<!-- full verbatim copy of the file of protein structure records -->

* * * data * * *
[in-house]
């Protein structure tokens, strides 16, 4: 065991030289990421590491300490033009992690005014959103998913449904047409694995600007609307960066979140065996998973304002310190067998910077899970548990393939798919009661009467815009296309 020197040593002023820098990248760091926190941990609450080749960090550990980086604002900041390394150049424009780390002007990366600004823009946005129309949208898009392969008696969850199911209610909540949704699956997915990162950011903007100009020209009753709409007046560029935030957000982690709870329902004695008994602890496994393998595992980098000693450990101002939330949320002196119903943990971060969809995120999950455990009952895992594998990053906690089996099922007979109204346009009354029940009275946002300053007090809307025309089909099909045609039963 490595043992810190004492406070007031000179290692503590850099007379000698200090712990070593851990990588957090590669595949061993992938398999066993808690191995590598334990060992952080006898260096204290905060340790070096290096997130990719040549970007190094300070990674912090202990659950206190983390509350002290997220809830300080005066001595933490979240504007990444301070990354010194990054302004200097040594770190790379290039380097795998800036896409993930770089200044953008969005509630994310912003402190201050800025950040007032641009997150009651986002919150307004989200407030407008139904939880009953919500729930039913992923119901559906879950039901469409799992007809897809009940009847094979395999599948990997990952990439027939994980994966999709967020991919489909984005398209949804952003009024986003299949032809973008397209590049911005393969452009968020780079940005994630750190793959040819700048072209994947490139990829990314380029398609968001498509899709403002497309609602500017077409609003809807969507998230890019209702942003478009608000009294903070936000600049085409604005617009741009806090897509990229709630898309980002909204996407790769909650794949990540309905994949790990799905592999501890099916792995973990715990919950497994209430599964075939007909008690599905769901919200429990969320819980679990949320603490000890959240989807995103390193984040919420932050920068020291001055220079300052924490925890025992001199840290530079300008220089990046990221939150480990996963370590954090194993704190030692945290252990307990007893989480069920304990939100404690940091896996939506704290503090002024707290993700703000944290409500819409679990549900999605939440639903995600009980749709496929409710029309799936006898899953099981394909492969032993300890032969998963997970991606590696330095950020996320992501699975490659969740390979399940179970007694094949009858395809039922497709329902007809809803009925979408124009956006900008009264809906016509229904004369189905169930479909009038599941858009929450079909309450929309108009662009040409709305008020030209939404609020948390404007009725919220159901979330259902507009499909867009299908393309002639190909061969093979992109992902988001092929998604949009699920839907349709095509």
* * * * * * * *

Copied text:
[in-house]
């Protein structure tokens, strides 16, 4: 065991030289990421590491300490033009992690005014959103998913449904047409694995600007609307960066979140065996998973304002310190067998910077899970548990393939798919009661009467815009296309 020197040593002023820098990248760091926190941990609450080749960090550990980086604002900041390394150049424009780390002007990366600004823009946005129309949208898009392969008696969850199911209610909540949704699956997915990162950011903007100009020209009753709409007046560029935030957000982690709870329902004695008994602890496994393998595992980098000693450990101002939330949320002196119903943990971060969809995120999950455990009952895992594998990053906690089996099922007979109204346009009354029940009275946002300053007090809307025309089909099909045609039963 490595043992810190004492406070007031000179290692503590850099007379000698200090712990070593851990990588957090590669595949061993992938398999066993808690191995590598334990060992952080006898260096204290905060340790070096290096997130990719040549970007190094300070990674912090202990659950206190983390509350002290997220809830300080005066001595933490979240504007990444301070990354010194990054302004200097040594770190790379290039380097795998800036896409993930770089200044953008969005509630994310912003402190201050800025950040007032641009997150009651986002919150307004989200407030407008139904939880009953919500729930039913992923119901559906879950039901469409799992007809897809009940009847094979395999599948990997990952990439027939994980994966999709967020991919489909984005398209949804952003009024986003299949032809973008397209590049911005393969452009968020780079940005994630750190793959040819700048072209994947490139990829990314380029398609968001498509899709403002497309609602500017077409609003809807969507998230890019209702942003478009608000009294903070936000600049085409604005617009741009806090897509990229709630898309980002909204996407790769909650794949990540309905994949790990799905592999501890099916792995973990715990919950497994209430599964075939007909008690599905769901919200429990969320819980679990949320603490000890959240989807995103390193984040919420932050920068020291001055220079300052924490925890025992001199840290530079300008220089990046990221939150480990996963370590954090194993704190030692945290252990307990007893989480069920304990939100404690940091896996939506704290503090002024707290993700703000944290409500819409679990549900999605939440639903995600009980749709496929409710029309799936006898899953099981394909492969032993300890032969998963997970991606590696330095950020996320992501699975490659969740390979399940179970007694094949009858395809039922497709329902007809809803009925979408124009956006900008009264809906016509229904004369189905169930479909009038599941858009929450079909309450929309108009662009040409709305008020030209939404609020948390404007009725919220159901979330259902507009499909867009299908393309002639190909061969093979992109992902988001092929998604949009699920839907349709095509």